5. The finding of the learned Subordinate Judge that the plaintiffs are the illegitimate sons of the late zamindar by a continuous concubine has not been questioned before us. Nor was any serious attempt made to displace the finding that no special custom was established entitling the illegitimate son to succeed to the impartible estate in preference to the widow. It was, however, urged by Mr. Subba Rao on behalf of the appellants that under the Mitakshara system of Hindu law, as applied to impartible estates, descendible to a single heir, the illegitimate son of a Sudra excluded the widow in a competition with the latter and that, accordingly, the eldest illegitimate son, the plaintiff in the main suit, was entitled to succeed to the late zamindar who was admittedly a Sudra.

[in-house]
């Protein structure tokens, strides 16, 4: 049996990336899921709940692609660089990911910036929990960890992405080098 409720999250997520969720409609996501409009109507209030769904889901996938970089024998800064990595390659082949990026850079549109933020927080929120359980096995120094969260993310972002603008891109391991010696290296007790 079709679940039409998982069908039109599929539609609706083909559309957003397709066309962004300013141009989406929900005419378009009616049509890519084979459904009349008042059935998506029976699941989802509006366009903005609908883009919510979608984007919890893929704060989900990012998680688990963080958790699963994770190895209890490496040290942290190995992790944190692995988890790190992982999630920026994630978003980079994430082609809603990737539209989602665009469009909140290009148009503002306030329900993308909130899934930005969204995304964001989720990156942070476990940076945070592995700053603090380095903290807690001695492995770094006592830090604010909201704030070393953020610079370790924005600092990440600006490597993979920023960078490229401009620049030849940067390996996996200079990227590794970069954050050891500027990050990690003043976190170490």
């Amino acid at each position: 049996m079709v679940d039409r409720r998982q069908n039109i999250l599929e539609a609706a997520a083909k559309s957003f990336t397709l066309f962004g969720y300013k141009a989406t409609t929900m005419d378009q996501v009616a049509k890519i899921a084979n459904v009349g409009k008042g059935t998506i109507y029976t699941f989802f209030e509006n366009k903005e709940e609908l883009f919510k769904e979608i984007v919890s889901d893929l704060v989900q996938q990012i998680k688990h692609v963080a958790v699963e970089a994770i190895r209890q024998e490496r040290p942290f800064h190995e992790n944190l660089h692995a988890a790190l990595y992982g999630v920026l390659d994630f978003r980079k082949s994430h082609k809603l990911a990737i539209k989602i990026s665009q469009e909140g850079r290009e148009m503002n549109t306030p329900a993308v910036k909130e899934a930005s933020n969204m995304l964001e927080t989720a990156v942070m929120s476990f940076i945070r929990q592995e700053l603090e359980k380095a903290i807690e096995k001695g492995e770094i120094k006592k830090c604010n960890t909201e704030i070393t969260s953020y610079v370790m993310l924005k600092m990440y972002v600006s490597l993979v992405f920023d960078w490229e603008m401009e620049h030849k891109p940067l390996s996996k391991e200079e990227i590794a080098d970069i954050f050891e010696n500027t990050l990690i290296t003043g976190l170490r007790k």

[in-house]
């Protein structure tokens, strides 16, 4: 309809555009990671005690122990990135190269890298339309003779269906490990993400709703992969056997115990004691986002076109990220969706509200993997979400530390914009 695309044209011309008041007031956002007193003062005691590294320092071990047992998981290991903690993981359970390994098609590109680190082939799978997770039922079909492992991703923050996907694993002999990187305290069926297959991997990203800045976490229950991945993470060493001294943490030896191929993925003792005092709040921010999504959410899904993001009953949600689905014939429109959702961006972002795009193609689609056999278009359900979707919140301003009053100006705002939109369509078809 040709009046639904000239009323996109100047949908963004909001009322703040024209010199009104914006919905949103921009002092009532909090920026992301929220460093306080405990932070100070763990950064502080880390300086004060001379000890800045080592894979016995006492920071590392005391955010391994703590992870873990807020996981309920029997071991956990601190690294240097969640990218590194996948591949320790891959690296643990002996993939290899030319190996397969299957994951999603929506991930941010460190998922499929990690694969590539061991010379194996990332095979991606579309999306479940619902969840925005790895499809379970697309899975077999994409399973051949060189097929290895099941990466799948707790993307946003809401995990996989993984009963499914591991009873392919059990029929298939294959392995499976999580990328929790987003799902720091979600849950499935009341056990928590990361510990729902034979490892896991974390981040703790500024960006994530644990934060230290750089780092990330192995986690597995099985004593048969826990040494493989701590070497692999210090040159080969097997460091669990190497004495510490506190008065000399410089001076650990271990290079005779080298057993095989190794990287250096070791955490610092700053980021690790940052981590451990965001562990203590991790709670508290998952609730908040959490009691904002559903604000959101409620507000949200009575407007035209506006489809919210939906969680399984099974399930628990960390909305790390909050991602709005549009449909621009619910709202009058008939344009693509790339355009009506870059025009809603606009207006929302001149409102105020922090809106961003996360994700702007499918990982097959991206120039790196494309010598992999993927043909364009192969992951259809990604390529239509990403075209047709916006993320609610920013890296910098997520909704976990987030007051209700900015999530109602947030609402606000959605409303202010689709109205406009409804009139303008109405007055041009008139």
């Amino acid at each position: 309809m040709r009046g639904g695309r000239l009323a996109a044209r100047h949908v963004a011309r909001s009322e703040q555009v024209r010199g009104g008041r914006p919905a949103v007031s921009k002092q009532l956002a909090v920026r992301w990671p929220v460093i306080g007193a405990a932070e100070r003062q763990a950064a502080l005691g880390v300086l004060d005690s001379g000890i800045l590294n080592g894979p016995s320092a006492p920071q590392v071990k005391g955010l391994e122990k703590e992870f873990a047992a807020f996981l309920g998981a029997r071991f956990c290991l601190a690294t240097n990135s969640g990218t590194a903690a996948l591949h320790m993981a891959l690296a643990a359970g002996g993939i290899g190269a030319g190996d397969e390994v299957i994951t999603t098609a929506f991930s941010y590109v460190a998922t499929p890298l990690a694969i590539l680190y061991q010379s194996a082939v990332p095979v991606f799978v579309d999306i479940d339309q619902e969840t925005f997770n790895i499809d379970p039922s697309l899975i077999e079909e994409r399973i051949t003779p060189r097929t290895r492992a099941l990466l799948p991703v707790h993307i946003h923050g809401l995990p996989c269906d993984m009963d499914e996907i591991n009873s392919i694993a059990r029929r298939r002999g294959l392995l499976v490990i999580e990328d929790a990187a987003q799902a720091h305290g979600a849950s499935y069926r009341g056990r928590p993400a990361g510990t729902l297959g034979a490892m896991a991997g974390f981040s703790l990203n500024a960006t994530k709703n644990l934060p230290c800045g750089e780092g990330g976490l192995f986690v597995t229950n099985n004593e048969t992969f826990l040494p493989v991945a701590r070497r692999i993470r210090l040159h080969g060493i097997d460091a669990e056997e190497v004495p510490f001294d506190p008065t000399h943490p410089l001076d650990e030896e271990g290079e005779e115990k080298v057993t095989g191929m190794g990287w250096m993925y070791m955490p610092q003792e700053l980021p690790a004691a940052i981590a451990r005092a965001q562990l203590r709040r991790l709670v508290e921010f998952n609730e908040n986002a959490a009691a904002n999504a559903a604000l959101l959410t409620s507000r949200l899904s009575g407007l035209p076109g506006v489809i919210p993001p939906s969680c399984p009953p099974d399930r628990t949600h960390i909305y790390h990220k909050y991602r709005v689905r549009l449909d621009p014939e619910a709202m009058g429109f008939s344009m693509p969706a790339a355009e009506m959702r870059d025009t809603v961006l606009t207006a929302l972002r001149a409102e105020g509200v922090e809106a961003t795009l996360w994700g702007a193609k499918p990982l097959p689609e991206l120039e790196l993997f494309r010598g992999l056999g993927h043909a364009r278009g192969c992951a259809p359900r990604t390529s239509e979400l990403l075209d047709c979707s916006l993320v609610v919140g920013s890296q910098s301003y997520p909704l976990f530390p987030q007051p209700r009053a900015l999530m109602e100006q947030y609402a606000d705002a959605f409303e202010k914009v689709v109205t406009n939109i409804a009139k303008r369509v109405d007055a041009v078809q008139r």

6. Two lines of argument were advanced in support of the claim. In the first place it was said that the illegitimate sons were coparceners with the zamindar and on his death the eldest of them succeeded to the estate by survivorship. Reliance was placed in support of this argument on two decisions of the Judicial Committee of the Privy Council, namely, Vellayyappa Chettiar v. Natarajan (1931) 61 M.L.J. 532 : L.R. 58 IndAp 402 : I.L.R. 55 Mad. 1 and Jogendro Bhupathi Hurrochandra Mahapatra v. Nityanand Mansingh . In the first mentioned case their Lordships held that the illegitimate son of a Sudra by a continuous concubine is a member of the father's family and has the status of a son. In the second, it was held that, on the father's death, the illegitimate son and his legitimate half-brother succeeded to the estate as coparceners, so that when the latter died before partition, the illegitimate son took the whole estate by survivorship. It was argued that a coparcenary between illegitimate son and his legitimate half-brother could not spring into being for the first time on the father's death but should be deemed to exist even during the father's life so as to include him also, although the illegitimate son could not demand partition until the father's death. The position of the illegitimate son in the family was said to be more or less analogous to that of an undivided son Of the holder of an impartible estate. Just as the latter takes the estate by right of survivorship notwithstanding that his right of enjoyment was excluded, so the illegitimate sons of a Sudra who can take a share only by the father's choice, is nevertheless entitled, on the father's death, to the right of succession by survivorship. This reasoning is, in our opinion, fallacious. For, in the case of ordinary partible property, it is settled law that the illegitimate son takes, in the absence of a legitimate son, an equal share with the widow or the daughter, or the daughter's son, which implies a flat negation of coparcenership with the father. In fact, the special text of Yagnavalkya dealing with rights of the illegitimate son of a Sudra clearly shows that such son does not acquire at his birth any right in his putative father's property, as he can take a share only by his father's choice. This indeed is recognised in Jogendro Bhupathi Hurrochandra Mahapatra v. Nityanand Man-singh : I.L.R. 18 Cal.151 . The analogy of an impartible estate is misleading. As has been pointed out in Shiba Prasad Singh v. Prayag Kumari Debee (1932) 63 M.L.J. I96 : L.R. 59 IndAp 331 : I.L.R. 59 Cal. 1399 impartibility is a creature of custom which has superseded the incidents of joint family property except the right ofsurvivorship. But, apart from such custom, the general law of the Mitakshara does not countenance the idea of coparcenership on the part of a person who has no right to demand partition or to restrain alienations except for necessity and becomes entitled to a share in the property by inheritance. We think that all that was decided in Jogendro Bhupathi Hurrochandra Mahapatra v. Nityanand Mansingh was that on the father's death the legitimate and the illegitimate sons jointly succeeded to his estate with rights of survivorship as between them. No coparcenership with the father can be deduced from this decision any more than coparcenership with the husband can be deduced from Bhagwandin Doobey v. Myna Baee (1867) 11 M.I.A. 487, where their Lordships held that widows succeeding to his estate were ' coparceners in the strictest sense of the term ' with mutual rights of survivorship.